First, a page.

John Kelly's Washington
John Kelly's Washington: Signs of Smoke but No Fire Horse Monument Yet
Answer Man would like to report that he found the lost monument that he wrote about last week, the one to Tom, Washington's last fire horse.
He would like to report that, but he can't. The whereabouts of the marker -- dedicated on June 25, 1937, at a ceremony near an old folks' home at Blue Plains -- are still unknown. But he heard from all sorts of people offering tips for locating it, and he learned more about some of the people connected to Tom.
Bob Teates was at the 1937 ceremony in honor of Tom, the last D.C. horse that pulled a steamer in the days before motorized equipment. His father, Capt. N.O. Teates, was a D.C. fireman, and he took Bob, then 9, and Bob's schoolmate Doris Davidson to the event.
"I'm in that picture," Bob told Answer Man. "At the railing around the headstone with the kids? That's me in a sailor hat."
Bob is 81 and lives in Florida. He has only the vaguest recollection of where the monument was in relation to the buildings that were up then.
Answer Man also spoke with Jim Ostmann and his sister, Eleanor Barton. Their grandfather was a D.C. fireman named Thomas Buckley. His connection? Tom was named after him.
"He spoiled me rotten," Eleanor said of her grandfather. Tom was one of the horses in Buckley's station, No. 8 Engine, on North Carolina Avenue SE. Eleanor remembers asking her grandmother whether the horses made the firehouse smell. "And she said no, because the horses never did any of their business in the firehouse. They had one fireman who would take them in the back alley, and he would whistle and they'd all do their business."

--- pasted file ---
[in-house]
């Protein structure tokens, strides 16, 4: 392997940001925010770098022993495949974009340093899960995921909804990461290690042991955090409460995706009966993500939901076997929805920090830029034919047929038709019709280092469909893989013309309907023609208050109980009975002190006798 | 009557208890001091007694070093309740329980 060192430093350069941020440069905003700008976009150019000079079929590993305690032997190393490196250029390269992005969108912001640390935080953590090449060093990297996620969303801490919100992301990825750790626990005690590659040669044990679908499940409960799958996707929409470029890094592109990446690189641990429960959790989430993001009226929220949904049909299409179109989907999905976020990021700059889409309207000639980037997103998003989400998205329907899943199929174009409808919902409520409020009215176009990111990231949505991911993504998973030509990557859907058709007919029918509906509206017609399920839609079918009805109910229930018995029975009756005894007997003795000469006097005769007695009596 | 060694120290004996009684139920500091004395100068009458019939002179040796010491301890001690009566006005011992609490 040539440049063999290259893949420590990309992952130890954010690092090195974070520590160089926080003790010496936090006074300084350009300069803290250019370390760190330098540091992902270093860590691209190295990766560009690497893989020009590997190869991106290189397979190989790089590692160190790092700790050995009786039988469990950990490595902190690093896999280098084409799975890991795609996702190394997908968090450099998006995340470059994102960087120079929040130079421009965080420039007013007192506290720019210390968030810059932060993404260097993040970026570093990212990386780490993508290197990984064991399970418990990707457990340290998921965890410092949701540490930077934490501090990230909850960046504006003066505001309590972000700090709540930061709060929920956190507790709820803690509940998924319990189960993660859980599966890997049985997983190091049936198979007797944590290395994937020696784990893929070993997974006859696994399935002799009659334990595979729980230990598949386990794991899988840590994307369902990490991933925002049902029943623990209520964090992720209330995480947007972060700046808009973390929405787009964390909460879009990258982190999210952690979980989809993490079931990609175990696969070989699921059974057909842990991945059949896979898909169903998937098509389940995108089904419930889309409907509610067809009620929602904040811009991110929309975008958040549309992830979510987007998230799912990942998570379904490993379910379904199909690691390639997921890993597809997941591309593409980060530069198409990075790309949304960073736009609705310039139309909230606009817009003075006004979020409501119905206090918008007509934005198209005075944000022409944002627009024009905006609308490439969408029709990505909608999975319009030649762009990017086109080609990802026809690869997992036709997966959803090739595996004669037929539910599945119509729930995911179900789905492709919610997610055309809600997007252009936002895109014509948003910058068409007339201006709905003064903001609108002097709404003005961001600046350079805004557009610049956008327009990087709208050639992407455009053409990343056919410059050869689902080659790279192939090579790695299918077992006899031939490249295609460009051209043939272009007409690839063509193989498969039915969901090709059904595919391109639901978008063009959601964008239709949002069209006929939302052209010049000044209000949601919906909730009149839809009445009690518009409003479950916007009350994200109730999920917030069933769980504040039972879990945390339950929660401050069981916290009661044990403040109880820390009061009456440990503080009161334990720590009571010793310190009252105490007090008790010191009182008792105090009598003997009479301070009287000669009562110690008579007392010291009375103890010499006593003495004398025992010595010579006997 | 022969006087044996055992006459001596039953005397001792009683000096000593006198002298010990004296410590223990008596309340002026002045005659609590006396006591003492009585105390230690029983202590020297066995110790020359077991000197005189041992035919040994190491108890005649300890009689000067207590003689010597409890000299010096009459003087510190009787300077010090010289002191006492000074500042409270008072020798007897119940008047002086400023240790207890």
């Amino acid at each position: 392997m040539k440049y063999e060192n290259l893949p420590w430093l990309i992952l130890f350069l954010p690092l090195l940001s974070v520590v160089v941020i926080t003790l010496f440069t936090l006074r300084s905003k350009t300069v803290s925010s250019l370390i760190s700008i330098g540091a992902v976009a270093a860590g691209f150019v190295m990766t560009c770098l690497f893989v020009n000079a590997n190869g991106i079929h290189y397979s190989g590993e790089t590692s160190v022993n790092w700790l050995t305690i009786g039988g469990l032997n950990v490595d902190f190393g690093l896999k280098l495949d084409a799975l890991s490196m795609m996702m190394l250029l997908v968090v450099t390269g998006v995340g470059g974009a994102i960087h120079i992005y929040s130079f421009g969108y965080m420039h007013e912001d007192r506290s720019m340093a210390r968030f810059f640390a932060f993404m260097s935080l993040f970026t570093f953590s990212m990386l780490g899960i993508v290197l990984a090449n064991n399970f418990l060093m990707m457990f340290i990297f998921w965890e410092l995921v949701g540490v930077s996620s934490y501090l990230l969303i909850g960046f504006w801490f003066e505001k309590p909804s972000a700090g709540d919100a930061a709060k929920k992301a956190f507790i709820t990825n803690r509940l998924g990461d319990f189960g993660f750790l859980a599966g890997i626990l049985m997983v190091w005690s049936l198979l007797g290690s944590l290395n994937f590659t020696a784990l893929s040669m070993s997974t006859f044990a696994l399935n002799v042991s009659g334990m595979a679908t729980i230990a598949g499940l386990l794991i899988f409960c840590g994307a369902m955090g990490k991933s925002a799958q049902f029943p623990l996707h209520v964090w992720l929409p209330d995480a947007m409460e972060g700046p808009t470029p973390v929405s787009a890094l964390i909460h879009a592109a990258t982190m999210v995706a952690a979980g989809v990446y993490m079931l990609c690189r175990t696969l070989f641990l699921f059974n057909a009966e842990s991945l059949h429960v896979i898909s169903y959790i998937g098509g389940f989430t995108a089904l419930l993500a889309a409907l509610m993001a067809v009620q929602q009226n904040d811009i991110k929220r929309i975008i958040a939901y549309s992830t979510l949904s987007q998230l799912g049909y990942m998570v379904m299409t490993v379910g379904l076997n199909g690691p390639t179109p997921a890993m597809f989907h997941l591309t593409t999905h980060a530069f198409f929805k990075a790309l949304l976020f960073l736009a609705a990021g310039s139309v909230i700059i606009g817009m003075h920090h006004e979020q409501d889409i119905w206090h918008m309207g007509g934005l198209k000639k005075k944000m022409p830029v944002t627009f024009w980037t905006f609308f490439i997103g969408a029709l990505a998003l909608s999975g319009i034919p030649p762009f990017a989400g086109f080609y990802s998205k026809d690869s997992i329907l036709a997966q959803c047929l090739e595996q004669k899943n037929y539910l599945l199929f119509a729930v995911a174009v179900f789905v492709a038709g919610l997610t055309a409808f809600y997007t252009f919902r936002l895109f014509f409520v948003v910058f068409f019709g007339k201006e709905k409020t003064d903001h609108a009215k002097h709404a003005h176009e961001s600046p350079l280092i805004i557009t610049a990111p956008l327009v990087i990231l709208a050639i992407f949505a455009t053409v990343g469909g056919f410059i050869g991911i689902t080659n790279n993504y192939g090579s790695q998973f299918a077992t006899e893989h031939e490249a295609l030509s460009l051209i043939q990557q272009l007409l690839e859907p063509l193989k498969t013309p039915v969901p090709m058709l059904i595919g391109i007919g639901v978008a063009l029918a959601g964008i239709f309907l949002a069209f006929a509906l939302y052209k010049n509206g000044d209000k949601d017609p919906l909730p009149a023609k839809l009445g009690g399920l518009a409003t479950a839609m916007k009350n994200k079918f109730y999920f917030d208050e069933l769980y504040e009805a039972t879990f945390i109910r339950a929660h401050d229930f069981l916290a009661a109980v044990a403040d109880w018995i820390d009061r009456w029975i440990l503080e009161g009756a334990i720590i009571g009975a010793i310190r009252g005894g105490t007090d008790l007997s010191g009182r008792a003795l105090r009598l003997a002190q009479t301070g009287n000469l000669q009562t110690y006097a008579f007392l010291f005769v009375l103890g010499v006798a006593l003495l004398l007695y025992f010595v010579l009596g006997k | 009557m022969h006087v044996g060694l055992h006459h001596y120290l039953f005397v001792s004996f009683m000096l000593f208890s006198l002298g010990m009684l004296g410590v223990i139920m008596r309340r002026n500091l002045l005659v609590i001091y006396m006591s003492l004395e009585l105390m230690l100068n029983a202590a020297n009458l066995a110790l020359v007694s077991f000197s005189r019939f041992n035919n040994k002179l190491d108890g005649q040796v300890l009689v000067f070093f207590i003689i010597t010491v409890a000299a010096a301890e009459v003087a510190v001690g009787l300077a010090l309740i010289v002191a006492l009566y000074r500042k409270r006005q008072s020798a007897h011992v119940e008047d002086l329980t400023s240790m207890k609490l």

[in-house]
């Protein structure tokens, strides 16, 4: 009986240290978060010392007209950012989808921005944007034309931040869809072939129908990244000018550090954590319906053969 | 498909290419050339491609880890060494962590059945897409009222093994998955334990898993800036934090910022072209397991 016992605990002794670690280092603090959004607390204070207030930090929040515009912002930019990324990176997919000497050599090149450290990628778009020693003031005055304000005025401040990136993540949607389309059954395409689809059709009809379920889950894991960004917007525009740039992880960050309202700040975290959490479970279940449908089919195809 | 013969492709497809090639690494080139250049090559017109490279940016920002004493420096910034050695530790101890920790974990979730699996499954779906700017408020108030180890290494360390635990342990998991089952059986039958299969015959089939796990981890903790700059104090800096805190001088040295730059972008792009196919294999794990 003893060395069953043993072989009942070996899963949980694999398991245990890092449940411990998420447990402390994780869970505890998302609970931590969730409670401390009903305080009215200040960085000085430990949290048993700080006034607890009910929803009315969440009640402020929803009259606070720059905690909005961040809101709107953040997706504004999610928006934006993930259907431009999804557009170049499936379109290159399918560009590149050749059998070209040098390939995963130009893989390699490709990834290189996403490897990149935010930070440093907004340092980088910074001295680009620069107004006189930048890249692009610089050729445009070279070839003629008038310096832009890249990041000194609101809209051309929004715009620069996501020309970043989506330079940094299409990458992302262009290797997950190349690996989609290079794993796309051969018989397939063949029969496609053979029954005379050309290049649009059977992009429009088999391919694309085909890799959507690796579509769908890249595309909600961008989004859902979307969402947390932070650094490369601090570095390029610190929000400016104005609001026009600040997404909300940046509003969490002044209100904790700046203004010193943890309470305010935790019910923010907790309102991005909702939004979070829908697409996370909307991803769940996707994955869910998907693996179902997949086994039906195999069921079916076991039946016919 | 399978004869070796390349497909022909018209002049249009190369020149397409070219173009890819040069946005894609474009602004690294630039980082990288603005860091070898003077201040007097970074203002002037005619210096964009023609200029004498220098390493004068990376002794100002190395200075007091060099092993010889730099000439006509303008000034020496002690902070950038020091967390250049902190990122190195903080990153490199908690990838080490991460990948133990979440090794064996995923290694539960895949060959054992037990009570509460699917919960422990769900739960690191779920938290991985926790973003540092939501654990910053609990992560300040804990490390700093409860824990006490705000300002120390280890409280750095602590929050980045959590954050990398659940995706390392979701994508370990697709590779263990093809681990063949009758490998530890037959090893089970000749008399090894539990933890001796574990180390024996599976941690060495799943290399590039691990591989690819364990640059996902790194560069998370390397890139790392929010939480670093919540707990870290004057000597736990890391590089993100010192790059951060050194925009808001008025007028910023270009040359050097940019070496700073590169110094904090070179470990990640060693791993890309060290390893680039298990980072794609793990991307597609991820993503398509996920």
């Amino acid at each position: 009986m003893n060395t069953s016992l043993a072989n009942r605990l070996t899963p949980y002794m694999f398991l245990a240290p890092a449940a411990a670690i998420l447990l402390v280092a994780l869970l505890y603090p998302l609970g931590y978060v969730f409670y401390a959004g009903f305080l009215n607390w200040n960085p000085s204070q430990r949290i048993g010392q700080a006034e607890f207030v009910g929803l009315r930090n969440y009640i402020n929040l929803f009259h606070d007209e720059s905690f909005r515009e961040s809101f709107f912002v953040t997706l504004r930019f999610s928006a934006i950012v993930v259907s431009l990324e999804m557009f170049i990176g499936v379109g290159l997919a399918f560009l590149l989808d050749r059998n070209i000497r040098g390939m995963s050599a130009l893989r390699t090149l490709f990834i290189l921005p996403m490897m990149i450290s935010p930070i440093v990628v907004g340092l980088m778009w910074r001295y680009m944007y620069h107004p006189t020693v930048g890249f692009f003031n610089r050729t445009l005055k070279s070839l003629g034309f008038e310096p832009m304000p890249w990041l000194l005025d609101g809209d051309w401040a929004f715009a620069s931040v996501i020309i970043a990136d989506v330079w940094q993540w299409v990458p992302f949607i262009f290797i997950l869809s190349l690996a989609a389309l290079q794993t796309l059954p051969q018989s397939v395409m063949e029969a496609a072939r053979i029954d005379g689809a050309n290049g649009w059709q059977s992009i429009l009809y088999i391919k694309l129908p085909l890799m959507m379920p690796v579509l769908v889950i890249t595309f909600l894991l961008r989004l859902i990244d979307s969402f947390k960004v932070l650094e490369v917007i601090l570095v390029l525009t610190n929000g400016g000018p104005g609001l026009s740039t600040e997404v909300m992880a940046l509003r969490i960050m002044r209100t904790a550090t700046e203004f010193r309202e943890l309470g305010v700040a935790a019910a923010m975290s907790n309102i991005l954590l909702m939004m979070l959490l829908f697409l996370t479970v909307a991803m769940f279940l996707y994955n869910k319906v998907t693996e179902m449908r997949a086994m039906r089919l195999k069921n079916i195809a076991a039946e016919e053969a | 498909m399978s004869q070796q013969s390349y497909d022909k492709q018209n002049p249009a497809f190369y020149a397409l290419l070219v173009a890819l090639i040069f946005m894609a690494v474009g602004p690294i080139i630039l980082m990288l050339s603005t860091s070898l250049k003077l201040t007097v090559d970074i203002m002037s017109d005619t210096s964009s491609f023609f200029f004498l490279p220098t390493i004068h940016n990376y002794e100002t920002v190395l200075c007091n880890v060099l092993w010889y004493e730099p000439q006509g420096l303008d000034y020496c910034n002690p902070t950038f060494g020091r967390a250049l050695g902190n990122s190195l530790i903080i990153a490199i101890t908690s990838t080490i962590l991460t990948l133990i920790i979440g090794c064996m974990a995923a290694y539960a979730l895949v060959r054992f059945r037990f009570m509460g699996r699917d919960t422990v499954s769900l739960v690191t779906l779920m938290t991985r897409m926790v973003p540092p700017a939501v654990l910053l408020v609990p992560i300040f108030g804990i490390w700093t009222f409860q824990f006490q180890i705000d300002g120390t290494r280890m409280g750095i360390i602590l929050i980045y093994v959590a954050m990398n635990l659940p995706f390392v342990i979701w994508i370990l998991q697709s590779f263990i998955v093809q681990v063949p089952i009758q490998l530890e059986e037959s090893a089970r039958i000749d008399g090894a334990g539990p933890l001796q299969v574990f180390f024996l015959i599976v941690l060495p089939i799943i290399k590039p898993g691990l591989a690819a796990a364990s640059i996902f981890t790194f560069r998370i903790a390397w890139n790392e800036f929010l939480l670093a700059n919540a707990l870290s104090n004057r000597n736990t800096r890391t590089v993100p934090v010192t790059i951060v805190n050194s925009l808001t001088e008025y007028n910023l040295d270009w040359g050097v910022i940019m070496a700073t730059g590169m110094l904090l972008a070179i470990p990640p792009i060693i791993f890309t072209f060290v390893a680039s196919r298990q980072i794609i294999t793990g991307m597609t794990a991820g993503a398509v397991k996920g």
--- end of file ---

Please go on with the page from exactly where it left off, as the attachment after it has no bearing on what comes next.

Tom Buckley died in the 1940s and was buried at Mt. Olivet Cemetery. Eleanor has no idea where his namesake was buried. (The other horses in the final trio? They were Barney and Gene, named after firefighters Robert "Barney" Hayes and Gene Trainor.)
Some readers suggested that Answer Man and Lt. T. "Cosgrove" Jones, the D.C. firefighter obsessed with finding Tom's grave, consult aerial photographs from the era. Other recommended poring over maps prepared in connection with the construction of I-295. Answer Man wonders whether Angelo J. Bargagni still has family in the area. He's the D.C. firefighter who was called Tom's "closest human friend." Bargagni kept an eye on Tom after the horse's retirement. Could Bargagni, who after retiring from the District led the Bethesda fire department, have rescued the marker?
These are all avenues Answer Man will explore.
Meanwhile, here's a photo of the monument itself. You'll note that it is not a very large or distinctive monument and thus, if we are being honest, the chances of finding it are slim.
Ferry Cross the Potomac
Two weeks ago in this space, Answer Man wrote about the ferries that once plied the Potomac. He wrote that regular ferry service ended in the early 20th century. Not so, said Dorothy Sundstrom.
During the summer of 1942, she took a ferry regularly to Fort Washington, where the Adjutant General's Officer Candidate School was located. "It left at 7 a.m. and returned around 5 p.m.," Dorothy wrote. "The captain was often drunk, so we sometimes were stuck on a sandbar. . . . It was an hour's ride, each way. We could watch the Pentagon being built as we sailed by."
Fredericksburg's Anthea Poole lived in Alexandria as a little girl. "I remember riding down with my Mom to pick up my Dad from the ferry in Alexandria," she wrote. "He worked in the Naval Research Lab; it must've been around the early 1960s. He took the ferry to work every day."
Motorists can still commute between Loudoun and Montgomery counties aboard the Gen. Jubal A. Early, which crosses the Potomac at White's Ferry.
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